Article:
Childhood influences

Frances’s most detailed musical memory from childhood was of the Three Choirs Festival at Hereford Cathedral around the year 1805,23 where she heard performances of Samson and Messiah. Mrs Waddington had inherited a love of Handel from Mary Delany (who had known him personally), and she passed it down to Frances. In her ‘Reminiscences’, written in old age in 1874, Frances recalled that first encounter:

[A]n event very material to myself had taken place, in my being taken by my Parents to the triennial musical festival at Hereford: the first occasion of my becoming acquainted with any performance of music beyond a single song, or a wandering band or barrel-organ … The Oratorio of Sampson, on the first evening, & the Messiah on the last morning, are fixed in grateful remembrance. – Mrs. Billington was the Soprano singer, & Harrison & Bartleman were the Tenor & Bass: & did I but possess the musical power, coveted in vain all my life, I could now pour forth from the treasure of song then laid in faithful memory, the strains of the first named, in ‘Let the bright Seraphim,’ & in ‘I know that my Redeemer liveth’: & the deep and mellow tones of Bartleman in the Bass songs of the Messiah seem to be still reproduced when I think of them.24

This is one of the earliest documented experiences in which she makes a connection between music and spirituality, but the Anglican choral tradition had also made a profound impact on her as a child. In fact, she was fortunate to have been taken to two places of worship where the choral tradition was apparently strong25 – this was by no means the case in all Anglican cathedrals or abbeys, let alone at parish level.26 Living for a time in Clifton, she was regularly taken by a favourite aunt to choral services at Bristol Cathedral:

As long as Aunt Louisa staid, I used to walk with her to the Bristol Cathedral on Sundays, & it was an event in my life to hear & feel the choral service—which remains enshrined without rival in memory, the impression having been strengthened occasionally when at Bath I could attend the Abbey Church:—& thus I retained a store of love & veneration through long years …27

The word ‘feel’ indicates the depth of her emotional response, and the episode suggests the start of a pattern of connecting her most profound musical experiences not only with religion, but also with a deep attachment to specific people.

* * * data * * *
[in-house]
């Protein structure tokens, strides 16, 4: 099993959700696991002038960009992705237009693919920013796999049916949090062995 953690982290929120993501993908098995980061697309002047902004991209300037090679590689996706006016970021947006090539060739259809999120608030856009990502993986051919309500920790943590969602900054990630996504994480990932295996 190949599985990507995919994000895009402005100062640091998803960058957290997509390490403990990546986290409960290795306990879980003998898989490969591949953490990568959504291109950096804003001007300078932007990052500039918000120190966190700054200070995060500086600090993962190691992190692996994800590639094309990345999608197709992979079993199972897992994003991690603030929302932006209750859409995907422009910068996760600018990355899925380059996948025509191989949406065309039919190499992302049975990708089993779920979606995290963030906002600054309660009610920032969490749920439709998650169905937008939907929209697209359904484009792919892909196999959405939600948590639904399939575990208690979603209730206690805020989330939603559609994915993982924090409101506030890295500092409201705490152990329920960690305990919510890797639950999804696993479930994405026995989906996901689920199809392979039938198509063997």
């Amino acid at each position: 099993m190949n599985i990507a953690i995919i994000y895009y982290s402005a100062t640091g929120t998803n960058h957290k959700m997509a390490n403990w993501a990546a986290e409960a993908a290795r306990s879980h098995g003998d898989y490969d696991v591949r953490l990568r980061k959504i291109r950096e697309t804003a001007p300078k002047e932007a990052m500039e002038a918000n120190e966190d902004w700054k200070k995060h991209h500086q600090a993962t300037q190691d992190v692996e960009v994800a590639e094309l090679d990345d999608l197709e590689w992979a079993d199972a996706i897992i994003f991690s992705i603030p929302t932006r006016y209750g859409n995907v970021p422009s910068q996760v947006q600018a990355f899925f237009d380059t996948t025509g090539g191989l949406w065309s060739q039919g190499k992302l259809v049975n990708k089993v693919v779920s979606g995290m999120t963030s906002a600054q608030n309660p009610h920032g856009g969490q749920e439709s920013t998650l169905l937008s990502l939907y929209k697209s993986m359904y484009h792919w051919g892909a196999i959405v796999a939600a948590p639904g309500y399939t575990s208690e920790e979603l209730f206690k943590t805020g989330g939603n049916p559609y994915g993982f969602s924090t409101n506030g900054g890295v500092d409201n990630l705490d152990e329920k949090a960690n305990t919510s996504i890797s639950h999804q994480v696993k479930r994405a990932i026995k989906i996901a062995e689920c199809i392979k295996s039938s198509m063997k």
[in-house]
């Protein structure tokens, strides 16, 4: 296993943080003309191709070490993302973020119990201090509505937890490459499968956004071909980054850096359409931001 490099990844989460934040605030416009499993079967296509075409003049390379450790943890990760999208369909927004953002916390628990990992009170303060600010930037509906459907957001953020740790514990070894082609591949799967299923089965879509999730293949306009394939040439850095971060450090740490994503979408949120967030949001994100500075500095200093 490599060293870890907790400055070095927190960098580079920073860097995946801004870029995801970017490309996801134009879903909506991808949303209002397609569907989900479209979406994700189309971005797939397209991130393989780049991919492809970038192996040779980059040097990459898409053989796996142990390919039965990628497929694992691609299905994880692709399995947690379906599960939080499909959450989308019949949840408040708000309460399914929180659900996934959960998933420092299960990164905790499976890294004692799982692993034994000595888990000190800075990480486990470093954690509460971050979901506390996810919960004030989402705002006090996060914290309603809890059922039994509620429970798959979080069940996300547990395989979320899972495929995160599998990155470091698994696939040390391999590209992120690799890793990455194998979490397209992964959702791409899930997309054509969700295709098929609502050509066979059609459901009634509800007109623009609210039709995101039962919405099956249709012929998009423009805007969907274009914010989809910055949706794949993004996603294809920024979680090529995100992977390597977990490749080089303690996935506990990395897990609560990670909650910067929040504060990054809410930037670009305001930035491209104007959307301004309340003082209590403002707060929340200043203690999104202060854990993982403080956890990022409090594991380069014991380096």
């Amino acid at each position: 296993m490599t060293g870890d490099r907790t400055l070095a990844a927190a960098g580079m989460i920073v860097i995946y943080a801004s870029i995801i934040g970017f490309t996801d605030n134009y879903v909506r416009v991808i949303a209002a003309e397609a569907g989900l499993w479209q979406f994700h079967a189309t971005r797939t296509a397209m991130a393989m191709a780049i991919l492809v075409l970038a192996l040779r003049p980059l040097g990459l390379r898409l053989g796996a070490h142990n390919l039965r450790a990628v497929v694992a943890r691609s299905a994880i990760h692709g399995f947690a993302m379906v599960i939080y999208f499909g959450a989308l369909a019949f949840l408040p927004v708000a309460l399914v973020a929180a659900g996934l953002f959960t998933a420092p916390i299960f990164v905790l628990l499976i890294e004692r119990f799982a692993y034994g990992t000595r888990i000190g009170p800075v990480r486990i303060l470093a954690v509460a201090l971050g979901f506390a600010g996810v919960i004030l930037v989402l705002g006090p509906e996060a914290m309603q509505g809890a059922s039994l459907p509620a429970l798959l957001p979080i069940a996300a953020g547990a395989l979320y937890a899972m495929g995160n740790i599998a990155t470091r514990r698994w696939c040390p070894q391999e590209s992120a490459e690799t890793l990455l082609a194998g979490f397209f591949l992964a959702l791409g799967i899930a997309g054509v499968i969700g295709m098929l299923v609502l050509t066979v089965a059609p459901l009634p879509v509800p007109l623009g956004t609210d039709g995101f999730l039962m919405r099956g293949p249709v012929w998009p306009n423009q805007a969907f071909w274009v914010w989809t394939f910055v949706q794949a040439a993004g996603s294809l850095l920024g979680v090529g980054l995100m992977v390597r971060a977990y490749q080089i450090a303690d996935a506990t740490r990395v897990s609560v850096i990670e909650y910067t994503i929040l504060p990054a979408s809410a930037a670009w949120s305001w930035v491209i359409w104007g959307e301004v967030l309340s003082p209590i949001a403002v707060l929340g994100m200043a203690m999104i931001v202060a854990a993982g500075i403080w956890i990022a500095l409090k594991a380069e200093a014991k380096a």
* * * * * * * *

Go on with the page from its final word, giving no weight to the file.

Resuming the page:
Early musical experiences such as Hereford imprinted themselves strongly on Frances’s memory, the opportunities for hearing music in rural Monmouthshire being otherwise quite limited. Music formed part of the Waddington sisters’ education, but only, it would seem, to a fairly rudimentary level – though a great lover of music, Mrs Waddington was apparently not a great performer of it, and really first-rate music teachers may well have been in short supply in the environs of Llanofer. As a result, Frances always felt deficient in musical training and real musicianship. Nonetheless, she exhibited a deep and instinctive feeling for music. Her comparative lack of early contact with music, she suggests:

… explains perhaps the tender feeling I retain towards [street musicians] …– out of gratitude for the rare pleasure they gave me, when at Clifton they were accidentally called upon to stop before the windows: I never could comprehend the customary fury expressed against them, as ‘disturbers of the peace of the neighbourhood’ …28

Charles’s early musical education was singularly unsuccessful:

An attempt to teach him to sing, as all others were taught in the earliest school-years, was given up as fruitless. He had, however, great pleasure in hearing music, and an extremely keen perception of correct tune; but he could not accomplish the notes of the scale, and would himself relate that he could go up, but always failed in coming down again. His father had made a point of his attending a dancing class for a short time, but all endeavours proved vain to drill and discipline the movement of his limbs.29

More revealingly, Frances goes on later in the memoir to say that, in adulthood, he exhibited what we can recognise as a deeply Protestant suspicion of any music that was not both vocal and in the service of a religious text:

In music he ever sought anything but the charm of sound to dwell upon; and in early days could tolerate that music only which spoke its meaning by its combination with the human voice. But later, in the friendship and society of such musical composers as could meet his difficulties of comprehension, he learnt to believe, and in degree to feel, that music merely instrumental possesses the high privilege of demonstrating how much there is intensely affecting the human soul, which thought cannot grasp, nor language utter.30